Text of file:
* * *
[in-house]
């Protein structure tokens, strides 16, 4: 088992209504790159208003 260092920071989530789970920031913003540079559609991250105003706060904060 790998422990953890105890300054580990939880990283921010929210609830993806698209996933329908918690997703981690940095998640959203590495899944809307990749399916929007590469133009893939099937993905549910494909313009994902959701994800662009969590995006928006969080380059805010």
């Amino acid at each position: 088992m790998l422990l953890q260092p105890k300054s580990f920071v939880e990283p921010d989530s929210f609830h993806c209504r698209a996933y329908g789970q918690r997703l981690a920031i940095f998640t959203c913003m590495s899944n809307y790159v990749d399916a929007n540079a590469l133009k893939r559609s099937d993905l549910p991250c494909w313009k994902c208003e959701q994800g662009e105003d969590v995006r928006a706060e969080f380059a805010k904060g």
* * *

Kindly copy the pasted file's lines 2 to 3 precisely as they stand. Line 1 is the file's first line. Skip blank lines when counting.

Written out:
């Protein structure tokens, strides 16, 4: 088992209504790159208003 260092920071989530789970920031913003540079559609991250105003706060904060 790998422990953890105890300054580990939880990283921010929210609830993806698209996933329908918690997703981690940095998640959203590495899944809307990749399916929007590469133009893939099937993905549910494909313009994902959701994800662009969590995006928006969080380059805010």
């Amino acid at each position: 088992m790998l422990l953890q260092p105890k300054s580990f920071v939880e990283p921010d989530s929210f609830h993806c209504r698209a996933y329908g789970q918690r997703l981690a920031i940095f998640t959203c913003m590495s899944n809307y790159v990749d399916a929007n540079a590469l133009k893939r559609s099937d993905l549910p991250c494909w313009k994902c208003e959701q994800g662009e105003d969590v995006r928006a706060e969080f380059a805010k904060g």